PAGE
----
Wij gebruiken een aantal cookies om u de best mogelijke browserervaring te bieden. Door deze website te blijven gebruiken, gaat u akkoord met ons gebruik van cookies. U kunt hier meer lezen over ons cookiebeleid of op de link klikken onderaan iedere pagina van onze website.
The hour of reckoning is near, and traders are holding their breath as the deadline looms. Equity markets are quietly confident that an agreement will be reached in some shape or form. Greece has dominated the headlines for the past month, and traders are at their wits end; it’s time to get on board or call it a day. Greece has been living on borrowed time – and money – for too long. We know the Greek people don’t want to leave the currency union, but the government hasn’t faced up to the financial reality yet. Whatever the outcome of the Greece meeting, it’s going to end with a bang and the markets are silently building up volatility, and it’s either going to end in a hallelujah moment or Armageddon.
John Wood Group shares are higher today after the company stated it has reiterated its commitment to achieving its full-year target, but it did concede that the sector is challenging. John Wood’s share price has followed the oil price higher since January. I fear dealers are getting ahead of themselves as the massive cuts in capital expenditure by big oil firms have yet to trickle down to the company. The price of oil may have rebounded but we haven’t seen the major energy companies undo the slashing of their spending plans.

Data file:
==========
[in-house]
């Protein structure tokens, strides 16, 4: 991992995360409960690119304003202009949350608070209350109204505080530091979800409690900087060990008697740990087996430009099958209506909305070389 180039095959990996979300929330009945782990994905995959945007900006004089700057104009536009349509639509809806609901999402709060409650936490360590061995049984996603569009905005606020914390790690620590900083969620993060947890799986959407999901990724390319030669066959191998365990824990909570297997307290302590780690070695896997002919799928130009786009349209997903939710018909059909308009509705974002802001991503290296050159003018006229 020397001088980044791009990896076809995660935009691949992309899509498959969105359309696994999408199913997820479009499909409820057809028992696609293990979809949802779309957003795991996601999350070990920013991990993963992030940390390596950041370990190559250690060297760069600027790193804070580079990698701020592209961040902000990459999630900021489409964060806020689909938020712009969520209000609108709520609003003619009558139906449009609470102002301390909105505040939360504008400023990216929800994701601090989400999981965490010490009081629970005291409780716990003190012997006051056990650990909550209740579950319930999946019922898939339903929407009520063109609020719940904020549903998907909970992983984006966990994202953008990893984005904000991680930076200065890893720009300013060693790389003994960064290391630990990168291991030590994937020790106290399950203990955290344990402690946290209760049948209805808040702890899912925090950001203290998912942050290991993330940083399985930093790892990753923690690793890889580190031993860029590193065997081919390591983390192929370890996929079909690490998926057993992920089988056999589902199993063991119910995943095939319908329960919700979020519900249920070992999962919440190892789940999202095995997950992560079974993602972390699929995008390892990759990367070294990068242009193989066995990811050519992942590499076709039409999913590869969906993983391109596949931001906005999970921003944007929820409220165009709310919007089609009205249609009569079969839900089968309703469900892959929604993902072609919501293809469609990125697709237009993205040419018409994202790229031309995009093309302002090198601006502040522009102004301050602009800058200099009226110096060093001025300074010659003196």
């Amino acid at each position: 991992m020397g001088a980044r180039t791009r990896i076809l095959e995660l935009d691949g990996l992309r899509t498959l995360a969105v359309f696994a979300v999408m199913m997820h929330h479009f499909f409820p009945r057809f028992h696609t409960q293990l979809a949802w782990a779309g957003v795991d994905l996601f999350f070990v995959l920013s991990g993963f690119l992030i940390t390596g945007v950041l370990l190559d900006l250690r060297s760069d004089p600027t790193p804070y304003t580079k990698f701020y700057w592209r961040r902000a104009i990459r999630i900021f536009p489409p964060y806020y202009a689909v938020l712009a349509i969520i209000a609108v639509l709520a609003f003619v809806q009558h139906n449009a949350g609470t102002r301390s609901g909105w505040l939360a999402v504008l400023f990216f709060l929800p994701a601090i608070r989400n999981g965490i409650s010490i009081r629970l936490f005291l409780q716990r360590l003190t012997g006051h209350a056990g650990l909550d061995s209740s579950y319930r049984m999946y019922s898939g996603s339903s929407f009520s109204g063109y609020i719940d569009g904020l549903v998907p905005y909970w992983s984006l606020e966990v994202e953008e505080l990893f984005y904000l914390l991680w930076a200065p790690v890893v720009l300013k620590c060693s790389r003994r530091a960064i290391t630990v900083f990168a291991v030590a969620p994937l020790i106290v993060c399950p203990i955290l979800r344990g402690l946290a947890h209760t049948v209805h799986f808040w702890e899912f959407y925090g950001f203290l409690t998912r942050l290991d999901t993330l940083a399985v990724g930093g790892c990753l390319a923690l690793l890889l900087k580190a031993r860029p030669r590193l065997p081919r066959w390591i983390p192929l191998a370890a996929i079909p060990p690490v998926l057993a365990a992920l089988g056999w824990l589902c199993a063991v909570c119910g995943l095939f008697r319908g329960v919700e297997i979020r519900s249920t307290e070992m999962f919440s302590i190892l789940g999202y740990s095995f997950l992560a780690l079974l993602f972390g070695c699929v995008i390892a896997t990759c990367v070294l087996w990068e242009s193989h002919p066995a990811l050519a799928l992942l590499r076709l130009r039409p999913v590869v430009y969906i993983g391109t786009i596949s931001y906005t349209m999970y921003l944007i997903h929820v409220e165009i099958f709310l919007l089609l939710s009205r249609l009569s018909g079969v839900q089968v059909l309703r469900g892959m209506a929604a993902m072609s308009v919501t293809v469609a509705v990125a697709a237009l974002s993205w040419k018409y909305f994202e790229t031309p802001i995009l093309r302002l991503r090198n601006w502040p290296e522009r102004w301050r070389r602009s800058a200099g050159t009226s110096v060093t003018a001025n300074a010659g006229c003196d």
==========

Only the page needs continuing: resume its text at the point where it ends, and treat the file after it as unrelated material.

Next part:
Debenhams latest update wasn’t too impressive, the retailer revealed flat third-quarter LFL sales, but at least the online division posted a healthy jump in business, and the operation is of key interest for the company.
We are expecting the Dow Jones to open 70 points higher, at 18,035, and the US market is being pushed higher by the prospect of a deal being reached over Greece. The market interprets no negative news as positive news, and as the eurozone debt crisis has proven time and time again a deal can be reached in the end.
US traders are secretly thrilled with the negative first-quarter GDP reading because it reduces the chances of a rate hike this year, and once the Greek situation is solved the bulls will run wild again.